Apollo 10 1⁄2: A Space Age Childhood

Rating: 3.5 out of 5.

Apollo 10½: A Space Age Childhood is Richard Linklater’s warm reflection on growing up in 1969. 10 1/2-year-old Stanley (voiced by Milo Coy) is a boy living in Houston, Texas right before the Apollo 11 Moon landing. He’s the youngest of six children — three boys and three girls. So that would be “Bobby” if you’re a Brady Bunch fan. The saga includes a fanciful tale of a fourth-grader who imagines himself to be the first person to land on the Moon because the engineers accidentally made a capsule too small.

Apollo 10 1/2 is Linklater’s most accomplished delve into rotoscope animation yet. He utilized the technique before in both Waking Life and A Scanner Darkly. The style is used to create animated sequences by tracing over live-action footage frame by frame. The nostalgic trip through the late 1960s relies heavily on voice-over from past collaborator Jack Black (School of Rock, Bernie) as the adult Stanley. As the events of his childhood play out, his reflective narration recalls The Wonder Years. The nostalgia is heavy and deep.

Few people recreate an era like Richard Linklater. I’m talking about masterful movies like Dazed and Confused, Boyhood, and Everybody Wants Some!! I have one brother. My household of four was a far less complicated structure than the family of eight depicted here. Additionally, Linklater’s birth predates my own by a decade. Nevertheless, his lovingly recreated memoir is realized with such authentic detail that I identified with his recollections in a uniquely personal way. From a father employed by NASA (My father worked for NASA Ames Research Center) to a mother who recycled paper bags from the grocery store as trash bags for the kitchen, I felt the parallels to my own suburban but frugal upbringing. Incidentally, our protagonist humorously notes that the last idea is a smart one so long as the garbage isn’t wet.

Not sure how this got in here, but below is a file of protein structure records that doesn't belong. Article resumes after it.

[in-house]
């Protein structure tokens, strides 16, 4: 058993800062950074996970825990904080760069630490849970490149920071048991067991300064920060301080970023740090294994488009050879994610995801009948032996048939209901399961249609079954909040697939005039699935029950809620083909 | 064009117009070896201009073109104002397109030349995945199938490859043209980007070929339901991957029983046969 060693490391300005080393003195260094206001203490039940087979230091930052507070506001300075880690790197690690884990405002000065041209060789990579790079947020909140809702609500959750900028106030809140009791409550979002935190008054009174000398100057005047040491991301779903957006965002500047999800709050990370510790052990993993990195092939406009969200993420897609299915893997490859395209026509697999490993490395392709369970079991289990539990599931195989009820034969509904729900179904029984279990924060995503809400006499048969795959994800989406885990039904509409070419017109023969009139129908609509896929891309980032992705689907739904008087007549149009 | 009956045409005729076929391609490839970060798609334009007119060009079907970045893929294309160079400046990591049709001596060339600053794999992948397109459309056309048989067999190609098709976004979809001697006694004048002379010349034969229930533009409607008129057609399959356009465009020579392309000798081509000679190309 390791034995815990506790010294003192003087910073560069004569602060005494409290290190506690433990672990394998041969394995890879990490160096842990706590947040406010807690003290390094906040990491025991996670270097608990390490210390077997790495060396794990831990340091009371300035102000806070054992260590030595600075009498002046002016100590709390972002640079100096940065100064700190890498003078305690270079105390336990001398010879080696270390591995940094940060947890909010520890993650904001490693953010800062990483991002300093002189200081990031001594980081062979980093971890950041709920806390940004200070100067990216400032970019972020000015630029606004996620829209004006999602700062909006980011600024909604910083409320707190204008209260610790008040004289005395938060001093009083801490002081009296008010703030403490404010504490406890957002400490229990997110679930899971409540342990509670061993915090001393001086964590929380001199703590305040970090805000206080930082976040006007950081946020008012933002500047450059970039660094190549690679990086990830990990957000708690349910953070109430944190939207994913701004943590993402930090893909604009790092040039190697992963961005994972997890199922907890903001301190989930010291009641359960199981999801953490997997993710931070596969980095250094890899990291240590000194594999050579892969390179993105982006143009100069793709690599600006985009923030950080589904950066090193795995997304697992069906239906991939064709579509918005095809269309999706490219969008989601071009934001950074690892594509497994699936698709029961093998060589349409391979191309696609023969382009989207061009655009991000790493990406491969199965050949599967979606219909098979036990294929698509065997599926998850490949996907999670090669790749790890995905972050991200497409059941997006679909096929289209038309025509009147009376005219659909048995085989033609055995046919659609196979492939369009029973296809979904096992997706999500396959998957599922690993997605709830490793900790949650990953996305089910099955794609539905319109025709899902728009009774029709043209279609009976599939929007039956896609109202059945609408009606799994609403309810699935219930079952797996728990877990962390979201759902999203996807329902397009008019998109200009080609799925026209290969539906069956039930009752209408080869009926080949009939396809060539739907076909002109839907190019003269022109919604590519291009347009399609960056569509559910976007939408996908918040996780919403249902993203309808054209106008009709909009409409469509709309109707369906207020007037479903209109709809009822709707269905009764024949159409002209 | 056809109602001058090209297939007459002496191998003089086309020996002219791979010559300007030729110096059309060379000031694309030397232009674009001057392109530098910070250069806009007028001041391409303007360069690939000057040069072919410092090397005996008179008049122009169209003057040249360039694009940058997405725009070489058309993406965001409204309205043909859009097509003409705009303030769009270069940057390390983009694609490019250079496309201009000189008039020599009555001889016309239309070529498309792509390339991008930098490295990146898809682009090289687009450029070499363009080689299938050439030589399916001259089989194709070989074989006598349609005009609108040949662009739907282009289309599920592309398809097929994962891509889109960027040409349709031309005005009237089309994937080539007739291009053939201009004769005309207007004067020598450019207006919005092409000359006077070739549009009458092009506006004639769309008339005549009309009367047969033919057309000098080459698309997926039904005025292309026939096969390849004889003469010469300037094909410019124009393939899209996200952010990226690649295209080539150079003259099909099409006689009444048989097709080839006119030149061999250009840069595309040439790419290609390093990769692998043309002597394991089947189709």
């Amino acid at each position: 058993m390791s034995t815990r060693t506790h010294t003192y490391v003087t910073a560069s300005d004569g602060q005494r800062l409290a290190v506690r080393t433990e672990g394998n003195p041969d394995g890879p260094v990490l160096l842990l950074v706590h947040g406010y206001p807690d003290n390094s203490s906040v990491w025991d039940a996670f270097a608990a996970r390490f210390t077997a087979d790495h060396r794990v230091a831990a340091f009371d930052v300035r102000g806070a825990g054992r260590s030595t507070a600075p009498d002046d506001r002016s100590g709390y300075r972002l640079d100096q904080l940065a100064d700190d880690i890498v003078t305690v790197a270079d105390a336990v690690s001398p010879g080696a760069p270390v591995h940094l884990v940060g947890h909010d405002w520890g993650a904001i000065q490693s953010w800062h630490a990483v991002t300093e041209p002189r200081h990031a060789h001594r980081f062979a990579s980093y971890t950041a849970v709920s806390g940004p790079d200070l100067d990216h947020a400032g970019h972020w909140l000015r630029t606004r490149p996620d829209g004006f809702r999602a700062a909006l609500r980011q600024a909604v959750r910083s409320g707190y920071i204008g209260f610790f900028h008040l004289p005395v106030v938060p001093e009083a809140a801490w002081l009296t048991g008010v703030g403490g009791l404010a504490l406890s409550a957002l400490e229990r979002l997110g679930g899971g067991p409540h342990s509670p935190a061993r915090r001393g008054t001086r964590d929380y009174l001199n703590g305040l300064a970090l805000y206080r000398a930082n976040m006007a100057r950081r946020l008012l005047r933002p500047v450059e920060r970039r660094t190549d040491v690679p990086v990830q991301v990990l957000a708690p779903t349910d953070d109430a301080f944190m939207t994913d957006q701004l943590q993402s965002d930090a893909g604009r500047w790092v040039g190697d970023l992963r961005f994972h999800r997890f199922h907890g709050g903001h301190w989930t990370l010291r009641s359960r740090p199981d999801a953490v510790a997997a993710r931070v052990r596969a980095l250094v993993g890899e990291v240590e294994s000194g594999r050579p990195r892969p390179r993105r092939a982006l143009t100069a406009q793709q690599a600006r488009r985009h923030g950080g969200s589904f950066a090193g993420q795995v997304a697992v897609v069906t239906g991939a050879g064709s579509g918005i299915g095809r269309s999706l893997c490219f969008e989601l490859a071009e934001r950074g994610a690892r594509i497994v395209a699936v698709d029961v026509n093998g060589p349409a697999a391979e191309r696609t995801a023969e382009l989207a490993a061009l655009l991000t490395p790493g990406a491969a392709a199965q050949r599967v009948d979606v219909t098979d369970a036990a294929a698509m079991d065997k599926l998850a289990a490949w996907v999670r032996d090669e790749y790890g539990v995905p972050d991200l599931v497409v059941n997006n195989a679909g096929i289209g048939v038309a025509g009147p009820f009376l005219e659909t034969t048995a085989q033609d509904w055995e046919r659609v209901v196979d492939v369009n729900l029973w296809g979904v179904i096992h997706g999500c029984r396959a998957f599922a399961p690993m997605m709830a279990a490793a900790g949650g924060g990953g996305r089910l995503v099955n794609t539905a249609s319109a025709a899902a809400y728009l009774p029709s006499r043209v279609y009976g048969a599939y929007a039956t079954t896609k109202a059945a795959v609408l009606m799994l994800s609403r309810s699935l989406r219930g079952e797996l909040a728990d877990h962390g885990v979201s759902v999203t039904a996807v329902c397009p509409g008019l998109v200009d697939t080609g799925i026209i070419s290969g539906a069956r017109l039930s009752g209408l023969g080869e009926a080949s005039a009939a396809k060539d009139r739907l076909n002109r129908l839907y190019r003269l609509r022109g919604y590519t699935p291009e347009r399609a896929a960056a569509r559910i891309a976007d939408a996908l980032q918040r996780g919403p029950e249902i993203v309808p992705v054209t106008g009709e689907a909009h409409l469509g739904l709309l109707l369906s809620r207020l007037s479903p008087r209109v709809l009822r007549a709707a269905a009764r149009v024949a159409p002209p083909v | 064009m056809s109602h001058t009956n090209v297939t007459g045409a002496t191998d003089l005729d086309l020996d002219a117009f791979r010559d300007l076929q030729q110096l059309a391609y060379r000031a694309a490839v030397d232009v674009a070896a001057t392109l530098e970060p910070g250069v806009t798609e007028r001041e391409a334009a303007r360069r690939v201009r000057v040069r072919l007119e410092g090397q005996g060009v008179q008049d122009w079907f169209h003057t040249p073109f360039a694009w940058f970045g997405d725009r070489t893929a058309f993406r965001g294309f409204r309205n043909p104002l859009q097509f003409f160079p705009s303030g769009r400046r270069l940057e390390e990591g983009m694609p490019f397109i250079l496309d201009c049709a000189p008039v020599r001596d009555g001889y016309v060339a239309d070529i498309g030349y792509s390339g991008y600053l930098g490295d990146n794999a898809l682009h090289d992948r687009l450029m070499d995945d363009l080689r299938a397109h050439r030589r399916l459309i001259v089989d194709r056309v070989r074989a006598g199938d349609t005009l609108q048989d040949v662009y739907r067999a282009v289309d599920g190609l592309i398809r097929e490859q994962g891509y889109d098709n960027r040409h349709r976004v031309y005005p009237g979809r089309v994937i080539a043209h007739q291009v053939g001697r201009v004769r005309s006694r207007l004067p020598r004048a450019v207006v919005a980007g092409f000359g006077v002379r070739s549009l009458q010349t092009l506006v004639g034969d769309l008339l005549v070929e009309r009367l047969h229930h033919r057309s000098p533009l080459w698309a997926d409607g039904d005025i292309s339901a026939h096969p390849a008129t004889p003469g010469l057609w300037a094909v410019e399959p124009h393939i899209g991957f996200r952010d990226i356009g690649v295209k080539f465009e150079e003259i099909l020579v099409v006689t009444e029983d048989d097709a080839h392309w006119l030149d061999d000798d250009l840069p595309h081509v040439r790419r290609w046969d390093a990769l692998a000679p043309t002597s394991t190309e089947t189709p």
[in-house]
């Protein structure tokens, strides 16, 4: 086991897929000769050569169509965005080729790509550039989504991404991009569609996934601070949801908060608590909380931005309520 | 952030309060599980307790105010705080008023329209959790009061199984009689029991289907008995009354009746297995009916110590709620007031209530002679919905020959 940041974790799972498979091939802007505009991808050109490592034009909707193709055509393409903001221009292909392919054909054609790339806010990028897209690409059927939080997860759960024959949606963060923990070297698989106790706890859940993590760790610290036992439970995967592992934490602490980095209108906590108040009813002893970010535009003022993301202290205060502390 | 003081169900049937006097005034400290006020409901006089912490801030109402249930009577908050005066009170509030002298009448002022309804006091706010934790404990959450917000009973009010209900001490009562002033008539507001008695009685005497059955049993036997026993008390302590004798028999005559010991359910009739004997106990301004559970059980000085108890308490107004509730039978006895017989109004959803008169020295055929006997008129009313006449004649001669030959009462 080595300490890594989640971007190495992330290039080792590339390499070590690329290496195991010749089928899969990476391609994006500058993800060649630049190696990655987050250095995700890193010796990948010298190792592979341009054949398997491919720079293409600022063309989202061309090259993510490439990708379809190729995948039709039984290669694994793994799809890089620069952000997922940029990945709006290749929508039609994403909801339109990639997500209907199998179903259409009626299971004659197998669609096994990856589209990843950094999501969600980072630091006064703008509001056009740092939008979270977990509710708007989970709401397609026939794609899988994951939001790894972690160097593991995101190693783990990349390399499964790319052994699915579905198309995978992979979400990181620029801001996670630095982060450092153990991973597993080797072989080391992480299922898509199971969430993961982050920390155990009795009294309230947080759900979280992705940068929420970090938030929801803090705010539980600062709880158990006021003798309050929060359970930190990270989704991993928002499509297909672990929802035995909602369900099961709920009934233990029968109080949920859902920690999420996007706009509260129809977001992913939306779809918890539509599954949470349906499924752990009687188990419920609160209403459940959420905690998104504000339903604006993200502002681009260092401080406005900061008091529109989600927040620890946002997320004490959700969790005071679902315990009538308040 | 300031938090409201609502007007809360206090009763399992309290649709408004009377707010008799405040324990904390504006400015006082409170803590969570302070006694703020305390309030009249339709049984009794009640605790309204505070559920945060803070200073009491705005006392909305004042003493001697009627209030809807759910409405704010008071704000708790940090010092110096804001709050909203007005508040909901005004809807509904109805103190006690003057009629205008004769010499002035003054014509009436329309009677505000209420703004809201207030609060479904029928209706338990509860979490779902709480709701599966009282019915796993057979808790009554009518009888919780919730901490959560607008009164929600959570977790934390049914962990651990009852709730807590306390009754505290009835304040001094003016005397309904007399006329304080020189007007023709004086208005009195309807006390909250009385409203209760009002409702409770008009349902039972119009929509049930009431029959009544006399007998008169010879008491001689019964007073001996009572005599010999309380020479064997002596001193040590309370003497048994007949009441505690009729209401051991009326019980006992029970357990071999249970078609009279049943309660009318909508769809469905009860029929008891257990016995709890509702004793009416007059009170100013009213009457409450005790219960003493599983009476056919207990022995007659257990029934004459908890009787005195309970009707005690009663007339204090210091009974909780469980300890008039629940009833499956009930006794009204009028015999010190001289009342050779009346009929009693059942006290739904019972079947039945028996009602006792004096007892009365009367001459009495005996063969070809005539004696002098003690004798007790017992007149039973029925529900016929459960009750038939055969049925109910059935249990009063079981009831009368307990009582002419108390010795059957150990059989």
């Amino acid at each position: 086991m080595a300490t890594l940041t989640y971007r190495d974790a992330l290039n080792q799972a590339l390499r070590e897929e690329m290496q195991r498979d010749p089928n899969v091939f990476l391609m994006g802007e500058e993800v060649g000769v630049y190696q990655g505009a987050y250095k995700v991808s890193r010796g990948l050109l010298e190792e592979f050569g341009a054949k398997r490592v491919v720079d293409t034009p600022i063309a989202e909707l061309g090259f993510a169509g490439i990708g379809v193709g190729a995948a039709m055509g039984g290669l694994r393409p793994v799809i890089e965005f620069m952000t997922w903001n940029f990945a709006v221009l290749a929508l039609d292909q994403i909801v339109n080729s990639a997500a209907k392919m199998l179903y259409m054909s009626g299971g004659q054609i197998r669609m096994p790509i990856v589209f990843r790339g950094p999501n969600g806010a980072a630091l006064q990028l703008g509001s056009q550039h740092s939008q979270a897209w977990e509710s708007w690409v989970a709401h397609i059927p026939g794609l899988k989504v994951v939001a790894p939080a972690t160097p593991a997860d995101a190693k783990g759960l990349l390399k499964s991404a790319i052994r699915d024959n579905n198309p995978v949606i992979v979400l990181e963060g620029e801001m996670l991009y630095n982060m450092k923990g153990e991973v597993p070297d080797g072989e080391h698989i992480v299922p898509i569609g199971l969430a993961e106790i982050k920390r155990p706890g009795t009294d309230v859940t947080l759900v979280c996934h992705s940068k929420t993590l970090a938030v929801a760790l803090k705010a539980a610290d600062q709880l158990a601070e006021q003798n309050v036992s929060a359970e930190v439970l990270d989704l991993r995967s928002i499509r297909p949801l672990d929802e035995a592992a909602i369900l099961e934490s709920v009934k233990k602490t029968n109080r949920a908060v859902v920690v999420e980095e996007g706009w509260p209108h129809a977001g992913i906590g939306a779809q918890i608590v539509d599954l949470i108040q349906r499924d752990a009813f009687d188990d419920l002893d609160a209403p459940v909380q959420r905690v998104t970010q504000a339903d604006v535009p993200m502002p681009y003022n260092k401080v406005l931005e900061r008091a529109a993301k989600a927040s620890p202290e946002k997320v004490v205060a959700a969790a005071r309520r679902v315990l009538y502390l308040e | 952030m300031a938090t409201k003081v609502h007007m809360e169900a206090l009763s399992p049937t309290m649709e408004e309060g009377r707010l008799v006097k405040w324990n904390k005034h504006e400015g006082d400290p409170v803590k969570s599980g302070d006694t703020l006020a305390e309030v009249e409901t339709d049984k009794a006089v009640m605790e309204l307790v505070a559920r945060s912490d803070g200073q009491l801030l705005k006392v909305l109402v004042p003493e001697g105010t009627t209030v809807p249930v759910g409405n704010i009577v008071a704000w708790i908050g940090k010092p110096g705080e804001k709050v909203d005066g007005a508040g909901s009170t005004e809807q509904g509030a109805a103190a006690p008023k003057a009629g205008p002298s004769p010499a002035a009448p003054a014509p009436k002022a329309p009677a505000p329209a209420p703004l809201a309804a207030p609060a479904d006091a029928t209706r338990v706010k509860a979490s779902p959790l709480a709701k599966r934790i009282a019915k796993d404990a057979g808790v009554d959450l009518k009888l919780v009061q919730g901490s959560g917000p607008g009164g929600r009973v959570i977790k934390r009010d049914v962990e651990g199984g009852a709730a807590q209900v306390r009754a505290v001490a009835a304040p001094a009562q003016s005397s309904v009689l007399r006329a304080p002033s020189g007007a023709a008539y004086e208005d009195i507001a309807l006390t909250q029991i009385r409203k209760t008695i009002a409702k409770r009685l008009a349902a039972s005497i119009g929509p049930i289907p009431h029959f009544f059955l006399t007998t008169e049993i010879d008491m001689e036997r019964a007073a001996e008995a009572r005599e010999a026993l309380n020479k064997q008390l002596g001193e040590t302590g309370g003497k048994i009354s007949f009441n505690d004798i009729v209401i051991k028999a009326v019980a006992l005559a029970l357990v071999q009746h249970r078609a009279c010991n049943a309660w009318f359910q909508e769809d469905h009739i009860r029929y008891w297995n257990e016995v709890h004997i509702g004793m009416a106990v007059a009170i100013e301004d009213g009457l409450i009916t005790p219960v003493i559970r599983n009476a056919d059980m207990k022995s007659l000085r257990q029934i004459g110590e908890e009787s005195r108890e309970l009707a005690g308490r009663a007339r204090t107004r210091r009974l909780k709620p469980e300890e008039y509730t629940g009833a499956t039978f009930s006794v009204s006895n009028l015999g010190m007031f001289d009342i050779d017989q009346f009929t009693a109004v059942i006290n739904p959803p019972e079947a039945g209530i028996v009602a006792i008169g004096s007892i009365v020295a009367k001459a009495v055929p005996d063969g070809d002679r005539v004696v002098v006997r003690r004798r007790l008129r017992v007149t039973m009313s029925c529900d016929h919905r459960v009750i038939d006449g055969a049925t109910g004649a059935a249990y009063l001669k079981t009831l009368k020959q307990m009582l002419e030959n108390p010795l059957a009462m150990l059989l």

Apollo 10 1/2 depicts a simpler time. The minutia brought back a ton of memories, though the chronicle does tend to drift. It lacks the propulsive thrust of a strong narrative. The leisurely account should captivate adults more than kids. However, it emphasizes that a compelling depiction of our childhood need not incorporate the biggest news stories of the day. Sometimes it’s the vivid but inconsequential details that resonate. The best moments aren’t the events surrounding the moon landing itself, but when Linklater offers pop culture touchstones in this personal coming-of-age story. The mere listing of his favorite TV shows or the board games he enjoyed playing, will resound with anyone who lived back then. It was perhaps the last generation when parents let their offspring run wild and free throughout the neighborhood. No one thought twice if a group of kids should be traveling in the back flatbed of a pickup truck — sans seatbelts — or riding a bike without a helmet. It may not have been prudent, but we had a glorious time. Somehow we survived. I felt a connection to my own experience.

Streaming on Netflix since April 1.

04-10-22

3 Responses to “Apollo 10 1⁄2: A Space Age Childhood”

  1. Rachel's Reviews Says:

    I agree with you on this one. It doesn’t have a ton of plot but I enjoyed myself so much watching it. It definitely brought back memories of my own childhood and family life. Simple things like the whole sequence of them playing games together. We love board games in my family. Love

    Liked by 1 person

    • My parents loved board games as did my brother and I. We had so many we used to keep them out in the garage. They were stacked on a shelving unit against the wall all the way up to the ceiling: Clue, Sorry, Memory, Stratego, Risk, Yahtzee, Mousetrap, etc. It was an impressive sight.

      Liked by 1 person

      • I enjoyed this based on the nostalgia alone. I’ve already forgotten about the moon stuff. Took me back to those fun carefree times. The one thing missing was him drinking out of the water hose. Lol. 3 ⭐️

        Like

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